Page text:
Marine Turtle Conservation in San Pedro, Belize
The 2012 sea turtle nesting season is well underway and the marine biologist of the Hol Chan Marine Reserve and staff of Bacalar Chico Reserve are working hard in monitoring the beaches up north and taking down data for this season. A special discovery was made this week on the northernmost part of the island; the very first Hawksbill turtle nest for the season was found by the team.
This season is looking extremely positive and in the four years of monitoring turtle nesting on the beaches of Ambergris Caye, the Hol Chan and Bacalar Chico staff came upon a Hawksbill Turtle nest with a total of 175 hatchlings, along with Green and Loggerhead turtles.
Hawksbill Turtle Hatchling
It is estimated that only one in every 1,000 turtle hatchling survive to sexual maturity; making their way from their nest to the sea, most of the baby turtles are targeted by predators. With this in mind, the crew rounded up the hatchlings and later on released them in the deep waters off the Bacalar Chico Reserve to give them a higher percentage of survival.
Nesting efforts are concentrated in two main beaches on Northern Ambergris Caye which are Robles and Rocky Point beaches. Here biologist and assistants work diligently in finding the nests and counting hatchling success and spoiled eggs. Hatchlings which are trapped in the nests are taken out and rehabilitated at the Hol Chan Marine Reserve Office and then released in the deep water.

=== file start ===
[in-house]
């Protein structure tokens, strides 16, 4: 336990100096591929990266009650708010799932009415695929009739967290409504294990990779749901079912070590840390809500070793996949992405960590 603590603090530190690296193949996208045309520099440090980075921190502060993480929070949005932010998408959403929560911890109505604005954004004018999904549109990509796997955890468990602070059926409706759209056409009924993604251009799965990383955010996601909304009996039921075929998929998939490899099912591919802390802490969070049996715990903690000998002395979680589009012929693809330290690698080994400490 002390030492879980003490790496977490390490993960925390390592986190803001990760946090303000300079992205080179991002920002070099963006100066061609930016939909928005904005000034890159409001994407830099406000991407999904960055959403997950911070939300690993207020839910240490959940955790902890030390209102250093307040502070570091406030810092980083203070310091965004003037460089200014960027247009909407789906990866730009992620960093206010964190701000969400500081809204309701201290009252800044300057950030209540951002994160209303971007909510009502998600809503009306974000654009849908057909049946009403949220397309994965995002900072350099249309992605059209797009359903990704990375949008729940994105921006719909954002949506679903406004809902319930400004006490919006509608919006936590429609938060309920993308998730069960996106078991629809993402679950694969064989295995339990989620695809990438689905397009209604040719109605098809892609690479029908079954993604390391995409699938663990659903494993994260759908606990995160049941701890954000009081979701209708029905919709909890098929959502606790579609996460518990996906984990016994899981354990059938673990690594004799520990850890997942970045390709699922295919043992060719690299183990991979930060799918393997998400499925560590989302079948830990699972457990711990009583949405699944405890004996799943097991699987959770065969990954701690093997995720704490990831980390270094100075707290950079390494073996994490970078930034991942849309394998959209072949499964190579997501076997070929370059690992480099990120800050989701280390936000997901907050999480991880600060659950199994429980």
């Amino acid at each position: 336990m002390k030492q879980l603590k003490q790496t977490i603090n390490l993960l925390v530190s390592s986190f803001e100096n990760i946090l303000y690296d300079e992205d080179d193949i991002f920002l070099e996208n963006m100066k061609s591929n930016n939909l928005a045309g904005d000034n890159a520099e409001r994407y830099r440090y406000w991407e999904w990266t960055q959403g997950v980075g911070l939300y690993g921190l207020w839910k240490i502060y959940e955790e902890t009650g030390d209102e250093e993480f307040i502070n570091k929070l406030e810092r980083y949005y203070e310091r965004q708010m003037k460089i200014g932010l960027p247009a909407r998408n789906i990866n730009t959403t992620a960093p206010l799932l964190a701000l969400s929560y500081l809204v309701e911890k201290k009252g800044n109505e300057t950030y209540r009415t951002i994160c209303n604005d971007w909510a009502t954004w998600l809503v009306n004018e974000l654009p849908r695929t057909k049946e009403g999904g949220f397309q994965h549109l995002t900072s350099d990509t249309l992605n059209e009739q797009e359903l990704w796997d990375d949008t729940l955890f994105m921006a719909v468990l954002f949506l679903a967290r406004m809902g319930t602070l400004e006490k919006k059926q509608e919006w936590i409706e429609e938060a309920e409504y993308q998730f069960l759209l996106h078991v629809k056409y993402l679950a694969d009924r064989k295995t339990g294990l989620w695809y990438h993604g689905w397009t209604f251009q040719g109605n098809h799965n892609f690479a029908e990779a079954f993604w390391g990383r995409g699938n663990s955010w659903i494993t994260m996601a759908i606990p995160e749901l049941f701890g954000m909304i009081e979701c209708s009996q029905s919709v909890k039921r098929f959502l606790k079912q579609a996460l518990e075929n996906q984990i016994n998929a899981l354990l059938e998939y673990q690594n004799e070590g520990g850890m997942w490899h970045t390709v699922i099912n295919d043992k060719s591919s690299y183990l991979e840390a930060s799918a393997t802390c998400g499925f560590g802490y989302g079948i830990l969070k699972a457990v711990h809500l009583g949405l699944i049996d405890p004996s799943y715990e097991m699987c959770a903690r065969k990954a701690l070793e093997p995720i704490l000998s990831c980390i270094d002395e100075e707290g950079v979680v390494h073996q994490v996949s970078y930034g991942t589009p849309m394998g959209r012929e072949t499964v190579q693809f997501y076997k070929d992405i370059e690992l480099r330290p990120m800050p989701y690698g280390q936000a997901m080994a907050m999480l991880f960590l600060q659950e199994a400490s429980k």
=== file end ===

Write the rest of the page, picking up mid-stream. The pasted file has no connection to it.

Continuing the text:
During the nesting and hatching season, residents are advised to be extremely careful, be mindful of the endangered turtles and to refrain from tampering with turtles or their nests. Park rangers, along with law enforcement agencies, conduct regular patrols and turtle monitoring along the beaches to collect data that are used to measure and analyze turtle populations in Belize.
Marine Biologist Kirah Foreman counting hatchling success and spoiled eggs
The Ambergris Caye Marine Turtle Project is managed and implemented by marine biologists that work on the marine protected areas of Ambergris Caye. The project started in 2007 by formalizing and recording marine turtle stranding data and rehabilitation. In 2009 turtle nesting monitoring and research was initiated on the beaches of North Ambergris Caye. In 2011 in-water turtle density surveys were conducted.
This is the fourth consecutive year that such monitoring and data collection has been conducted in San Pedro. In Belize, nesting season for turtles runs from mid May to late November. This year data is showing that there are more turtle nests compared to findings in 2010 and 2011 (42 nests and 43 nests found in 2010 and 2011). Up to date there have been 48 turtle nests that have been found for this season which doesn’t end until November.
Residents are being asked to report any citing of turtles on the beaches to the Hol Chan Marine Reserve at 226-2247 or 2262420.